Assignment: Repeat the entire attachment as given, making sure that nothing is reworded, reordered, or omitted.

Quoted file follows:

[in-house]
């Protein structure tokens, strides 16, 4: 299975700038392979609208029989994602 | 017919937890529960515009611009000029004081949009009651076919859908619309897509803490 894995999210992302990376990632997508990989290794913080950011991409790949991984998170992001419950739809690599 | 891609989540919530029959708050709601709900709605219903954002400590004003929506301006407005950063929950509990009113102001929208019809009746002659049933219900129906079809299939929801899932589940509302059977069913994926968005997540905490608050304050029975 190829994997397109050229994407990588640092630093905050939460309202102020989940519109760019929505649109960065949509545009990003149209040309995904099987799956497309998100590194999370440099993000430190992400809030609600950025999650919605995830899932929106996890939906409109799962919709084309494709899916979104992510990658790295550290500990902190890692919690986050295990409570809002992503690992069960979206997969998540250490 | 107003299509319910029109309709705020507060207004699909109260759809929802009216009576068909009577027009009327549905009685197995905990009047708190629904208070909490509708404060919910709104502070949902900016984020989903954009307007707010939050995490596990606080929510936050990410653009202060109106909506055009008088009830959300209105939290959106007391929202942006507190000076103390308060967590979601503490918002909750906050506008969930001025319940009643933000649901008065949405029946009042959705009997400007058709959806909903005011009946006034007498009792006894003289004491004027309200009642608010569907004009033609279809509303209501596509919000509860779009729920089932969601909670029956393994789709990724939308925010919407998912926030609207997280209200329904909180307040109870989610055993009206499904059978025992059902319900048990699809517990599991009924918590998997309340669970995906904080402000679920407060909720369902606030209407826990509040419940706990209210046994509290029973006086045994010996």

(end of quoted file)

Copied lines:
[in-house]
């Protein structure tokens, strides 16, 4: 299975700038392979609208029989994602 | 017919937890529960515009611009000029004081949009009651076919859908619309897509803490 894995999210992302990376990632997508990989290794913080950011991409790949991984998170992001419950739809690599 | 891609989540919530029959708050709601709900709605219903954002400590004003929506301006407005950063929950509990009113102001929208019809009746002659049933219900129906079809299939929801899932589940509302059977069913994926968005997540905490608050304050029975 190829994997397109050229994407990588640092630093905050939460309202102020989940519109760019929505649109960065949509545009990003149209040309995904099987799956497309998100590194999370440099993000430190992400809030609600950025999650919605995830899932929106996890939906409109799962919709084309494709899916979104992510990658790295550290500990902190890692919690986050295990409570809002992503690992069960979206997969998540250490 | 107003299509319910029109309709705020507060207004699909109260759809929802009216009576068909009577027009009327549905009685197995905990009047708190629904208070909490509708404060919910709104502070949902900016984020989903954009307007707010939050995490596990606080929510936050990410653009202060109106909506055009008088009830959300209105939290959106007391929202942006507190000076103390308060967590979601503490918002909750906050506008969930001025319940009643933000649901008065949405029946009042959705009997400007058709959806909903005011009946006034007498009792006894003289004491004027309200009642608010569907004009033609279809509303209501596509919000509860779009729920089932969601909670029956393994789709990724939308925010919407998912926030609207997280209200329904909180307040109870989610055993009206499904059978025992059902319900048990699809517990599991009924918590998997309340669970995906904080402000679920407060909720369902606030209407826990509040419940706990209210046994509290029973006086045994010996």